Wooden Moto X orders start looking (a little) more attractive

Yesterday afternoon, Motorola delivered something we’d been looking forward to for months and months, when it finally made its first wood-backed Moto X option available in its Moto Maker customization portal. While the fact that this was happening at all was great news, it wasn’t without a whole lot of little disappointments: three of the four wood varieties weren’t available for order, the price was double what we were expecting, and lengthy delays meant that none of these orders would arrive before the year’s out. Some of those issues still remain, but you might be able to catch a break with at least one, as we get word from Motorola of improved wood back availability.

The 20-day delay Motorola’s been advising users about meant that even orders placed right away wouldn’t be arriving until the second week of January – when CES 2014 will be getting underway. Even now, that 20-day language is still present on the Moto Maker site.

Despite this, it seems that users who have gone ahead and ordered their bamboo-backed Moto X handsets have been getting emails from Motorola where the company advises them that “we previously estimated your Moto X with Bamboo to ship in January, however we’ve been able to work some magic,” and says that orders will start arriving “on or before 12/27.”

Fair warning: there’s no assurance that new orders will be so lucky – clearly, Motorola’s left up that 20-day business for a reason – but it seems that at least some fortunate shoppers will see that wait time cut in half.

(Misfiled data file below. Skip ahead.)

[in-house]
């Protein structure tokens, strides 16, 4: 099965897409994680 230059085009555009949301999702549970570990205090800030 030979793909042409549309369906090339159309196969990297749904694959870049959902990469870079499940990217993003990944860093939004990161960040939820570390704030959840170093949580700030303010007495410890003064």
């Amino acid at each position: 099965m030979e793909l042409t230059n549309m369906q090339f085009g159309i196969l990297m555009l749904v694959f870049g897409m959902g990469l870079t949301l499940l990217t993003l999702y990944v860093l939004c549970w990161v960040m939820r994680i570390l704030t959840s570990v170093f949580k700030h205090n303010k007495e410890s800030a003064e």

Source: Android Central

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Stephen Schenck
Stephen has been writing about electronics since 2008, which only serves to frustrate him that he waited so long to combine his love of gadgets and his degree in writing. In his spare time, he collects console and arcade game hardware, is a motorcycle enthusiast, and enjoys trapping blue crabs. Stephen's first mobile device was a 624 MHz Dell Axim X30, which he's convinced is still a viable platform. Stephen longs for a market where phones are sold independently of service, and bandwidth is cheap and plentiful; he's not holding his breath. In the meantime, he devours smartphone news and tries to sort out the juicy bits Read more about Stephen Schenck!